Children struggling with mental health problems during the pandemic are facing “agonisingly” long waits for treatment, a BBC investigation has found.
Data from half of England’s services found one in five seen in the past year waited over 12 weeks for care.
The situation has got so bad that parents and head teachers told the BBC they had lost faith in the system.
And doctors reported distressed children were ending up at A&E as they had no where else to go.
Dr Catherine Hayhurst, from the Royal College of Emergency Medicine, said in many cases hospitals have been left with no option but to admit youngsters on to general wards, even though they cannot be provided with specialist mental health support there.
“Children are distressed and agitated. It’s difficult to manage on the wards,” she said.
NHS England acknowledged the pandemic had been very difficult for children and young people, but it said it was in the process of significantly expanding access to services to ensure they received quick access to care.
‘You feel helpless waiting for care’
Sue Peacock’s teenage daughter suffers from severe anxiety and has self-harmed.
She has been waiting for treatment since before the pandemic began.
Ms Peacock said the situation has made her daughter feel depressed and start to become violent.
“We don’t know how long it’s going to be before she receives help.
“That feeling of helplessness, I can’t even describe how awful as a parent it is to see that.
“You’re waiting for a service that you know can help your child.”
The long waits
Specialist care is provided by a network known as Child and Adolescent Mental Health Services (CAMHS).
These teams include psychologists, psychiatrists, nurses and social workers who support children with conditions ranging from anxiety and depression to schizophrenia.
During 2020-21, they saw 420,000 children and young people – although an estimated 1.5 million under-18s are thought to have a mental health disorder.
The waits they faced are not routinely published.
But the BBC obtained data under the Freedom of Information Act from 46 of England’s services, half of the total, covering just over 250,000 under 18s.
The figures from April 2020 to March 2021 showed:
- Half of those who were seen waited longer than four weeks
- A fifth waited more than 12 weeks
- The average wait was more than two months – although in some areas it topped eight
A third of the trusts also provided data on youngsters still waiting for treatment, with the numbers doubling since the end of the first lockdown in June 2020.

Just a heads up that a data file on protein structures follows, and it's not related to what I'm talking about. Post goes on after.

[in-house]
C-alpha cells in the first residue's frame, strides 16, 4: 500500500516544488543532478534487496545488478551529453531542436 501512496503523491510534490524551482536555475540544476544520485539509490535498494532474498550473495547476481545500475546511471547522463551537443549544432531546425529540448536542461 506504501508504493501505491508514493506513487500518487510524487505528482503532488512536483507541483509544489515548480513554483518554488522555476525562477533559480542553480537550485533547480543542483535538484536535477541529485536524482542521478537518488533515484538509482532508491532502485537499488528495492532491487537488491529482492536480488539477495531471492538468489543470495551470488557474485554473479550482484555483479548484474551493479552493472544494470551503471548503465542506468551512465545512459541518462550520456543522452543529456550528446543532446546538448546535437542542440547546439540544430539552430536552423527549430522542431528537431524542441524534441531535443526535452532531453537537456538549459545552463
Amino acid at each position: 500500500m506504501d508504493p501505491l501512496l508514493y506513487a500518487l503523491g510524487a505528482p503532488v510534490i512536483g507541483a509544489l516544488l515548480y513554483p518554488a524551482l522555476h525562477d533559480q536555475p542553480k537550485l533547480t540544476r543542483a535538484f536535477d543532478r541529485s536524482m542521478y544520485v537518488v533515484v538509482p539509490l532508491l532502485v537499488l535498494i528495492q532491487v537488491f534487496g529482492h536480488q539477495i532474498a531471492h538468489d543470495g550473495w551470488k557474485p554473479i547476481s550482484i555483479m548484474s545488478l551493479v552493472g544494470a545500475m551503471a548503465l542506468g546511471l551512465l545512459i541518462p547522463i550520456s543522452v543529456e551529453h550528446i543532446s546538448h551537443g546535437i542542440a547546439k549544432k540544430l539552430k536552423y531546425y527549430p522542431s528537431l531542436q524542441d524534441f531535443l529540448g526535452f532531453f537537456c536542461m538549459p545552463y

There are signs that waiting times have improved since before the pandemic.
But this is likely to be down to a drop in people coming forward for help in the first lockdown, helping services tackle the backlog in those waiting for treatment.
The BBC has also been told some services closed their waiting lists altogether, meaning the true extent of the waits may be undercounted.
I’ve lost faith with services – head teacher
Head teacher Michelle Catterson has lost faith with child mental health services because of the waits. She runs Moon Hall School in Surrey, which teaches children aged seven to 16 with dyslexia.
“The pandemic has been really difficult for children. But the support is just not there when they need it,” Ms Catterson said.
“Services are completely overwhelmed as things stand currently.
“When I have parents that are in a really desperate situation, I’m often reluctant to refer them because I know the length of time that they’ll have to wait, and sometimes there just isn’t that opportunity to wait.
“You need that support right there, right then, to try and help the child and the family.”
Young people ‘are struggling’
Emma Thomas, chief executive of the YoungMinds charity, said it was clear the waits young people were facing were “agonising”.
“We have seen a big rise in referrals to mental health services and, as this data shows, it’s clear they have been struggling to cope. The pandemic has had a huge impact on young people’s mental health, exacerbating existing pressures and creating new ones.
“The young people we work with have told us that they have struggled with isolation, loneliness and concerns about the future, whilst those that experienced trauma during the lockdowns, or were already experiencing inequalities, are likely to be disproportionately affected,” she said.
NHS England said it was investing in services, which by 2023 would help support another 345,000 children and young people – on top of the 420,000 being seen currently.
This includes the rollout of school mental health teams which are designed to provide earlier support to children than CAMHS services.
A spokeswoman for NHS England said: “There is no doubt that the pandemic has turned children and young people’s lives upside down.”